Advice on foreign dog adoption

editorial image
0
Have your say

A good friend of mine went through hell and back after she decided to adopt a dog from abroad. Like most good-natured people, she fell in love with a stray she’d spotted on the internet and arranged to adopt him, but it soon became clear that she had been duped.

As a professional pet carer and owner of Petpals Sheffield I’d like to offer some advice to readers’ who are thinking of doing the same, in the hope that they can avoid what can literally be a painful process.

Firstly, you need to take a close look at the dog’s shelter and make sure they are a legitimate organisation or charity. Sadly not all rescues have the welfare of their dogs at heart, but even some that mean well take shortcuts. These sorts of organisations will not carry out any assessments or health checks and because of this, some inappropriate matches have been made between unsuitable dogs and unsuspecting adopters.

Secondly, it’s crucial you know whether the dog has had all necessary vaccinations. The rescue should send you a pet passport, where all vaccinations are logged. Never accept a dog from a country outside of the pet passport scheme; they are not in the scheme for a reason. All dogs travelling abroad must have the rabies vaccination as well as shots to protect them from parvovirus, distemper, leptospirosis and infectious canine hepatitis. If you suspect that your dog may not have received all the vaccinations, please ask your vet to check. The peace of mind is worth the extra expense!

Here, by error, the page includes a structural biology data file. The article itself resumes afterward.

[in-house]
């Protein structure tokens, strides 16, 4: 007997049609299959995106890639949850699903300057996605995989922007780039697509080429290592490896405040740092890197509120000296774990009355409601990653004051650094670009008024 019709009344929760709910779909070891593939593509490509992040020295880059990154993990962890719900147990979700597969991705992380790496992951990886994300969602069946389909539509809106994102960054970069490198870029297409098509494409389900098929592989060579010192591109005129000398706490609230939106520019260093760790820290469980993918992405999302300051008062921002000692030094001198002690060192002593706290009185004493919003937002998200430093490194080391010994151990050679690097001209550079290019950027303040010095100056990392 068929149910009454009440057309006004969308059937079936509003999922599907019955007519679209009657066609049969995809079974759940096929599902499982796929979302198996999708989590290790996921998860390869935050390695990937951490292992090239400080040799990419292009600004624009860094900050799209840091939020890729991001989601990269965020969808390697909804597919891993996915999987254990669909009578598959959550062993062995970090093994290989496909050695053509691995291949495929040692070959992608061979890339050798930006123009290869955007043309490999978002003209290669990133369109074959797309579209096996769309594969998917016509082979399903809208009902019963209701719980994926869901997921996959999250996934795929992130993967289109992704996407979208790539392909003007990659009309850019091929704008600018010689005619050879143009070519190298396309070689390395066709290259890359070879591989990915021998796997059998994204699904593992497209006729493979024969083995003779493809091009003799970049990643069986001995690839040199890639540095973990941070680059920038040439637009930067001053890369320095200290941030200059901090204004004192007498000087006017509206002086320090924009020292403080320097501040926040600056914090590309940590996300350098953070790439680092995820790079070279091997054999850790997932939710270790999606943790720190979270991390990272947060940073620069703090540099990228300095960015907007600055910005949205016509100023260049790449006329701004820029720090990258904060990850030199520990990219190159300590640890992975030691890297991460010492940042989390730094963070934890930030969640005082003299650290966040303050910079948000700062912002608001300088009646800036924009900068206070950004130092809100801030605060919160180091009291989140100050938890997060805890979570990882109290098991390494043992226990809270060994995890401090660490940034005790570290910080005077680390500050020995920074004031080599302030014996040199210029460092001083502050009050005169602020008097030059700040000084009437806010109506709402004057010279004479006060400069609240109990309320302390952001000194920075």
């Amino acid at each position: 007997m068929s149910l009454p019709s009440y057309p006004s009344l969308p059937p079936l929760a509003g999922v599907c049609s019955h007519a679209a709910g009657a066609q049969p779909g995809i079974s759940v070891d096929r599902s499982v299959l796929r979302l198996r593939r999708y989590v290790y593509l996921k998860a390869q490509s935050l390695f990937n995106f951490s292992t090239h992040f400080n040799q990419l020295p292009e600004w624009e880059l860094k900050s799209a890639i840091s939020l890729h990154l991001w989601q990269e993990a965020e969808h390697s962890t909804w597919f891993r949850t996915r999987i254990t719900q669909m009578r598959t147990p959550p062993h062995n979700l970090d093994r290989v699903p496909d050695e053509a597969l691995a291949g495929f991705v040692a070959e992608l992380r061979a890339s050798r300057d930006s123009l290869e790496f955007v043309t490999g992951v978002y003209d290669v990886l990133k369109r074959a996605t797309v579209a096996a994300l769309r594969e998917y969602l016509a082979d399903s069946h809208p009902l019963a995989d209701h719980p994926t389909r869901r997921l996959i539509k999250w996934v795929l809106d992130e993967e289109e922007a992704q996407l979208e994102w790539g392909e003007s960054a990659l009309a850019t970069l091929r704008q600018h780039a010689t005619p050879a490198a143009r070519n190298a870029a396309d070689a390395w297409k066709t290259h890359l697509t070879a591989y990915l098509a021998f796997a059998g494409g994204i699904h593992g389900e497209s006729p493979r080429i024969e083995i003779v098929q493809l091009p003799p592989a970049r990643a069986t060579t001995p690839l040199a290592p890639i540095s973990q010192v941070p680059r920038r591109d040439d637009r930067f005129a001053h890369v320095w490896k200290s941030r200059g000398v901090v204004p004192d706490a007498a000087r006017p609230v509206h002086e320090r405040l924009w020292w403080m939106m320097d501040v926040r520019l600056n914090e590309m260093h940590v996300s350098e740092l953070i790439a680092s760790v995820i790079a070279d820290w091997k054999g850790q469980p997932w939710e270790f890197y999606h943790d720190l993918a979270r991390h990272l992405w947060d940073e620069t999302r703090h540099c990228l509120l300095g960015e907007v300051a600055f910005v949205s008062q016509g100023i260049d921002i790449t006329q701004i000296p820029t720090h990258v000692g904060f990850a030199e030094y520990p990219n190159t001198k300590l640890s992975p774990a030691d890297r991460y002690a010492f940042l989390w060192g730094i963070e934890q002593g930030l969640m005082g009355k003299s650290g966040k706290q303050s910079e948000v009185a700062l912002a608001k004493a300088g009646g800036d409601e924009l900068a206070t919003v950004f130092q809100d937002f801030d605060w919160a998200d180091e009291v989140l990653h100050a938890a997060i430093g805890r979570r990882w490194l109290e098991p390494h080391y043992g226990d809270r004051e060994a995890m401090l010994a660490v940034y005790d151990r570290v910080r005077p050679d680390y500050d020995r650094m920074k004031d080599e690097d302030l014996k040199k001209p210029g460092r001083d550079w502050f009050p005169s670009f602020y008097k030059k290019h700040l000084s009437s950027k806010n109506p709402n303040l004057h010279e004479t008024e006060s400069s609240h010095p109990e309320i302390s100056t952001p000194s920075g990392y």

Thirdly, you need to ask the rescue for the dog’s known health issues but be aware that there may be undiagnosed health problems. Be prepared in case there’s the possibility of extra expense for medications and arrange pet insurance for your dog as soon as he or she arrives.

Lastly, be mindful about the dog’s behaviour. If you adopt or foster through a recognized charity you will receive support should you need it, but if you take in a dog from an independent shelter you’ll be on your own and will have to pay for professional advice. Some dogs settle in easily but most find their new environment terrifying after life on the streets and need a great deal of patience while they learn to adjust. If you’re considering taking in a dog from abroad, the best thing to do is to go and collect the dog yourself. Check out they have all the relevant papers and pet passport in person. Please think about the points I’ve made and seek help if you need it. It’s worth it if the right match is made.

Yvonne Jarvis

Owner of Petpals Sheffield